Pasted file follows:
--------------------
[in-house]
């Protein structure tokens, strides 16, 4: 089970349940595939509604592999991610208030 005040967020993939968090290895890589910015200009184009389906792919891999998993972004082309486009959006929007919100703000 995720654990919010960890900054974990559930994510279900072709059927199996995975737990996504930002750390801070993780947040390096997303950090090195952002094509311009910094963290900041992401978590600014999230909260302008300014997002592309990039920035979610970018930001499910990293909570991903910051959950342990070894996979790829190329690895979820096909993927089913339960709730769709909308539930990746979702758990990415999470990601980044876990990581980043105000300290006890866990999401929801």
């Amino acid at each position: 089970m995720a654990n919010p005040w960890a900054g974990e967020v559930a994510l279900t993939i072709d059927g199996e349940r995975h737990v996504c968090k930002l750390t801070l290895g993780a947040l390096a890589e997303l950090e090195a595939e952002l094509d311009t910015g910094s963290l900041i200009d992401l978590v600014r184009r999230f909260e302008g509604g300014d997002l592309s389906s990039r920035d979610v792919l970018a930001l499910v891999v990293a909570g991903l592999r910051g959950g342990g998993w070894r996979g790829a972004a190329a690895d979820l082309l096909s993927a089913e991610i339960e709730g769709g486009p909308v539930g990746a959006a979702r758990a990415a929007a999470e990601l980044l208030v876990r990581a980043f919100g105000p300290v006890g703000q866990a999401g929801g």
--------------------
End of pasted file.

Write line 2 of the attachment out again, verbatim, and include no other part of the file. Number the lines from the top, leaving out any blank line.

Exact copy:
């Protein structure tokens, strides 16, 4: 089970349940595939509604592999991610208030 005040967020993939968090290895890589910015200009184009389906792919891999998993972004082309486009959006929007919100703000 995720654990919010960890900054974990559930994510279900072709059927199996995975737990996504930002750390801070993780947040390096997303950090090195952002094509311009910094963290900041992401978590600014999230909260302008300014997002592309990039920035979610970018930001499910990293909570991903910051959950342990070894996979790829190329690895979820096909993927089913339960709730769709909308539930990746979702758990990415999470990601980044876990990581980043105000300290006890866990999401929801």